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    Nope,...I was running Mitas E09 Dakars with Over 30psi pressure and they still bent. I never aired down before and now I run even higher pressure like 36 front/38 rear. It bounces around a little more but oh well..

    I used my adjustable wrench to interum fix mine. Works so far...:D

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    Mine came from the dealer looking like this with the tube pinched in the wheel...

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    #68
  9. raider

    raider Big red dog

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    You think you're steamed... my old man just shat the diesel injectors in his Nissan truck. Nissan say "bad fuel, no warranty". Shell say "prove it". Up for $6000 for new injectors, pumps and labour.

    Basically, I'm sorry you're having a bad experience with your 800GS, but it is a good bike. The reason there's so much lively discussion on this forum about "what bike" is because there just isn't a perfect, tough, light, agile, fuel efficient, long-range, sweet-handling pack mule out there. Every ADV bike has a compromise.

    A lot of people buying into the 800GS seem to be buying their first dirt tourer - either upgrading from an enduro, or making their first foray into the ADV world. These people have grossly unrealistic expectations as to what to expect - the 800GS is a travel bike, designed for touring Australia or riding to Africa.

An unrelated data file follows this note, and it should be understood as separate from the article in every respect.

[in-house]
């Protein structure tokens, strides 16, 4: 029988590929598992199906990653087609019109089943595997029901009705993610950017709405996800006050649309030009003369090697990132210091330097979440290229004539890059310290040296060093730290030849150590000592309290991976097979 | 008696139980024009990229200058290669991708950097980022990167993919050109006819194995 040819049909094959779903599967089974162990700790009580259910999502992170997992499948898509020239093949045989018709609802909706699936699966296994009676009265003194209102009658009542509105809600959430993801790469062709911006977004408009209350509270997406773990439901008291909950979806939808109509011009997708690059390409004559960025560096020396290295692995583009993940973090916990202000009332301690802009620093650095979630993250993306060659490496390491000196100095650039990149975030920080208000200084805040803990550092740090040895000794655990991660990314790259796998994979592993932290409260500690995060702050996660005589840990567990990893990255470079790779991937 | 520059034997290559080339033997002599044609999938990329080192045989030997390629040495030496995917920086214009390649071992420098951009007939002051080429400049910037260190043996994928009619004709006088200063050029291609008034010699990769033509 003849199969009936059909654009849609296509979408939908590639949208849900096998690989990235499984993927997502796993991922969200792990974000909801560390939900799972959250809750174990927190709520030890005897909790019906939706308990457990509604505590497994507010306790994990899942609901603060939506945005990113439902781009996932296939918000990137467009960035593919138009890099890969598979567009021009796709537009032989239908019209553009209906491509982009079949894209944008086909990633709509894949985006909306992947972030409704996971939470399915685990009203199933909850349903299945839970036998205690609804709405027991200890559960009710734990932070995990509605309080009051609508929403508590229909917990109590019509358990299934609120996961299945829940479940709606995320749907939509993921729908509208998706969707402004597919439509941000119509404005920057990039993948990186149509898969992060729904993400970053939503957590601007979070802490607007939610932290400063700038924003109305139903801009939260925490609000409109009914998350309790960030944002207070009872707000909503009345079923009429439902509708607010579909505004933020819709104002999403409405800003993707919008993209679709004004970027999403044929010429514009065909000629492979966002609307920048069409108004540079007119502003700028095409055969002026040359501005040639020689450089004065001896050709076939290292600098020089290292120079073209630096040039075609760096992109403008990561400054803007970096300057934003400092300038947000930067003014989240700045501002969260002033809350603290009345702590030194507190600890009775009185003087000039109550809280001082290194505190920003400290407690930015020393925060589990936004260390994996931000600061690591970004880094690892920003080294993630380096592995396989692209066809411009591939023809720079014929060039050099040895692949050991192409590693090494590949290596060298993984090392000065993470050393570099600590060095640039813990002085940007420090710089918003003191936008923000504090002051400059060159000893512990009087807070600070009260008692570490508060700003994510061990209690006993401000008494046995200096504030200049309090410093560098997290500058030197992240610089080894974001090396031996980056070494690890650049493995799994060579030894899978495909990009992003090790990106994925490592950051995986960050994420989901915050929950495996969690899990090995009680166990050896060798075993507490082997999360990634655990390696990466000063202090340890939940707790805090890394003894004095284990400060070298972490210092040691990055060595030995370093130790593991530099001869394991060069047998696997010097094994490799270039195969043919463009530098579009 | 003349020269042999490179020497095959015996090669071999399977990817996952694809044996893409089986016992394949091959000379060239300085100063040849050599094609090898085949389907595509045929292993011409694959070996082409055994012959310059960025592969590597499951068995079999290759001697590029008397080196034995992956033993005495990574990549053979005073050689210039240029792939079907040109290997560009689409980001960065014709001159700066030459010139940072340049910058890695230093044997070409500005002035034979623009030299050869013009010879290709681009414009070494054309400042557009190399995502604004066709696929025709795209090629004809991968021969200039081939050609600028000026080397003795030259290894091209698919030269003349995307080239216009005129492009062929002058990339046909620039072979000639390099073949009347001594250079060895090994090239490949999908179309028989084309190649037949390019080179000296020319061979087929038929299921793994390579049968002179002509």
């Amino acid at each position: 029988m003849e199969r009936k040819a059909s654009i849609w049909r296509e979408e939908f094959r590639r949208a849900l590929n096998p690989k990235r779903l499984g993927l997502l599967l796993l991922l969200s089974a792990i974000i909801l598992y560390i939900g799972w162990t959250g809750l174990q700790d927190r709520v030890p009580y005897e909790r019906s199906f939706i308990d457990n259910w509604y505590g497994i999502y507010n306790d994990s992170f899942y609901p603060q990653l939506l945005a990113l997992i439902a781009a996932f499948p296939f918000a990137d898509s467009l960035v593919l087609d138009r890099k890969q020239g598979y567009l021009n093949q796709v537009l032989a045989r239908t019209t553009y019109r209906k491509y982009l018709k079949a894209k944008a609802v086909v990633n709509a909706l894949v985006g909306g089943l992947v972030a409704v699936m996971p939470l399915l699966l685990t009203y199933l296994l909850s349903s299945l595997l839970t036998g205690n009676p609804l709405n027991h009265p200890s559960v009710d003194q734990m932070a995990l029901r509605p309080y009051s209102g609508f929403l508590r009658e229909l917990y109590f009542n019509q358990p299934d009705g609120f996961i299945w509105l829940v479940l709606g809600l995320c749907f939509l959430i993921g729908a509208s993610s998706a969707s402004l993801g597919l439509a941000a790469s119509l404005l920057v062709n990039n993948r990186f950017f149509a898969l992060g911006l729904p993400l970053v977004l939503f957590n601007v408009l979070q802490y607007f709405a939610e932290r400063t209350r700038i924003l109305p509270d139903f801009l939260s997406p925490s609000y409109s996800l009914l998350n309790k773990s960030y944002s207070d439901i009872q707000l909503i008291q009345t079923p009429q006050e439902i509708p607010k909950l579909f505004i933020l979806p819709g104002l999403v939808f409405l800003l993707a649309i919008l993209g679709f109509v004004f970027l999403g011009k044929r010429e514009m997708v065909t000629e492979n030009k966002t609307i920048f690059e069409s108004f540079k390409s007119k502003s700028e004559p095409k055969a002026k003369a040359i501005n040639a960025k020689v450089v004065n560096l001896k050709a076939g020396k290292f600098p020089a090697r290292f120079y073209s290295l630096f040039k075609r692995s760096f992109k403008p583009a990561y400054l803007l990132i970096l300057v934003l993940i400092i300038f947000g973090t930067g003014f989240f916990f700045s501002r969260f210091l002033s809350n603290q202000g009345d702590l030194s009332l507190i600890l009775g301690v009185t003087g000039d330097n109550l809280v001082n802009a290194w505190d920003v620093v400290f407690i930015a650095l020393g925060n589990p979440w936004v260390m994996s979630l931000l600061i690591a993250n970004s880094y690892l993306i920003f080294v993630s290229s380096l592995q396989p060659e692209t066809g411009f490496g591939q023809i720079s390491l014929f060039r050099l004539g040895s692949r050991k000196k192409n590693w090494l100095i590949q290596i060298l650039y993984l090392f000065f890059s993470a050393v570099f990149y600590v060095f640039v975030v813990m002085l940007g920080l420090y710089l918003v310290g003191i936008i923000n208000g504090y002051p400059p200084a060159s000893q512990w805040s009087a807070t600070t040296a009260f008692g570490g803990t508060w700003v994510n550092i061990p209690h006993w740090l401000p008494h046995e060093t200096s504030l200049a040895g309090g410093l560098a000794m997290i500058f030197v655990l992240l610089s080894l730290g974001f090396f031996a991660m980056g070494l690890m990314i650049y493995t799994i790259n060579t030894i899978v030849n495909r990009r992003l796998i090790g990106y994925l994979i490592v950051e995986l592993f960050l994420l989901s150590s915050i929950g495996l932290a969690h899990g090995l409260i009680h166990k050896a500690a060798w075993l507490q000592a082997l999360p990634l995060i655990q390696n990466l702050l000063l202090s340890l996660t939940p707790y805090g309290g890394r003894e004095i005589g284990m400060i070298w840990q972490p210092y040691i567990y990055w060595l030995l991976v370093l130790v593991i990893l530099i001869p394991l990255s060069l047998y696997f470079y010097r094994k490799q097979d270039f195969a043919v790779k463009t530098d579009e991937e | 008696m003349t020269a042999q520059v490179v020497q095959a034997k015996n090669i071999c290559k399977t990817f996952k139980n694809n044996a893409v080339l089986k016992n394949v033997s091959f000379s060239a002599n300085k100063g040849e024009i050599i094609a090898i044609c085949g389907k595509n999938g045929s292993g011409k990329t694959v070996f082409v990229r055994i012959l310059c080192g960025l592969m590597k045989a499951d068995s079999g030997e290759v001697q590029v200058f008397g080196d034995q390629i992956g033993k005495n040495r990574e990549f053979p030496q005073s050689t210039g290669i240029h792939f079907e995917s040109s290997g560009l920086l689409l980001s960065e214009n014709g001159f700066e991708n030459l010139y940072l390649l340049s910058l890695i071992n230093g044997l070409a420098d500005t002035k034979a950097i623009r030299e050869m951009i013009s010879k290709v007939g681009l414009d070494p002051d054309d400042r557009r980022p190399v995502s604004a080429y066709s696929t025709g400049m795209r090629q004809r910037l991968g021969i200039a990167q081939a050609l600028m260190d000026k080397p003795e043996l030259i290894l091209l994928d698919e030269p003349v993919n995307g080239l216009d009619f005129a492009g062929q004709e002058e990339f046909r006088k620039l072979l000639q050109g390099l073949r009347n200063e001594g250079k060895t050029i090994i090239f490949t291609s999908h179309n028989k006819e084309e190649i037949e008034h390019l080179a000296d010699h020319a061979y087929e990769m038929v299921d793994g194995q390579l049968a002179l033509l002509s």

The glossy PR pics of some bloke leaping around an MX track on it don't make it a dirt bike, any more than Harley's choice of the Phillip Island MotoGP circuit to launch the new Rocker C in Australia makes that a track bike.

    Out of interest, if you'd hit a patch of loose sand, got into a tank-slapper, and high-sided it, would you be blaming BMW for the resulting damage?
    #69
  10. Dirsuper

    Dirsuper Adventurer

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    According to my trusty (I assume, I have three and they were all the same +/- 1.5 degrees) tire pressure gauge, the front is right between 35-36 and the rear is at 38. The manual recommends: Front 31.9, one-up at 68 degrees. 36.3 two-up or load. Rear, 36.3 one up at 68 degrees. 42.1 two-up or load. It is 73 degrees here, and I am at 1470 ft. above sea level. I weigh ~200 pounds.

    Would I blame BMW for damage caused by me wrecking the bike? Come on bro, I don't see the relationship.

    Whatever, my main goal was to see if anyone else had experienced this issue and was successful in getting it taken care of by the manufacturer. Obviously not. Lesson learned. Lesson to be passed on to others.

    The suggestion to just get these repaired and.....I guess, avoid going off road is appreciated, but if that were the case I would have bought a different bike. I do believe that Woody's is the answer.

    I do appreciate everyone inspiring me to check the pressure on every tire I own.....I just need to hit the wheelbarrow and the kid's bike and I am good to go!
    #70
  11. guzzimike

    guzzimike Long timer